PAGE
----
If you ask us, chenille is overdue a critical reappraisal.
As with its close relatives velour and chiffon, time has not been kind to chenille. Originally created by some long-forgotten branch of alchemy (some say it was forged by Frenchmen; others, the Scots), today, chenille is perhaps most closely associated with the regrettable craze for novelty fabrics which dominated fashions in the ‘80s and ‘90s. Think of chenille, and you’ll most likely conjure images of shapeless, vaguely iridescent jumpers and strange, boa-like scarves. Suffice to say, the associations aren’t exactly elegant, and so chenille has been consigned to the dustbin of fashion history.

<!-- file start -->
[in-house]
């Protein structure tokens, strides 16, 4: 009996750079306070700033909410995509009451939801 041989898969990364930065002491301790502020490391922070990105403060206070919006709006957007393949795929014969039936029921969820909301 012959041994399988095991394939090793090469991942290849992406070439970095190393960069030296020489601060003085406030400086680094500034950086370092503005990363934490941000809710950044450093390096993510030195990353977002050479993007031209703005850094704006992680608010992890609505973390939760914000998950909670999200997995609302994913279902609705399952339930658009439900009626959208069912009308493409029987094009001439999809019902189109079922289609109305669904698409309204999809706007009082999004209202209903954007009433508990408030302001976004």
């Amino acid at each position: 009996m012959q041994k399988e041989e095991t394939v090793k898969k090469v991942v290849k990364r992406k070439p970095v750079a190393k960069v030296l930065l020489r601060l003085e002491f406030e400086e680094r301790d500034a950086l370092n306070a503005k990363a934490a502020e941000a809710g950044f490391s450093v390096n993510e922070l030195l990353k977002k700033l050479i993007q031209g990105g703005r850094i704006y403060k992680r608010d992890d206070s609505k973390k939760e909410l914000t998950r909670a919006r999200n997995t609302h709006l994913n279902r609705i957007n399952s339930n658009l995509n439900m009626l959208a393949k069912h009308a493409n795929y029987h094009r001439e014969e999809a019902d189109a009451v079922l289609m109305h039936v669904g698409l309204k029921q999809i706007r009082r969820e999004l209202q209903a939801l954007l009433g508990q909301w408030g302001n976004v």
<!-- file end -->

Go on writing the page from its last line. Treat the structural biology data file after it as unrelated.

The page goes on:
However, call us crazy, but here at Drake’s we would rather put chenille in a bin labelled ‘underrated,’ ‘overlooked,’ or, ‘unfairly maligned.’ Admittedly, it is an acquired taste, and its strangely fuzzy texture won’t be for everyone, but for us, chenille is a wonder fabric. Its deep, plush pile creates a unique visual impression, not to mention an extraordinary depth of colour that’s hard to find in other materials. Think of it as corduroy’s eccentric cousin.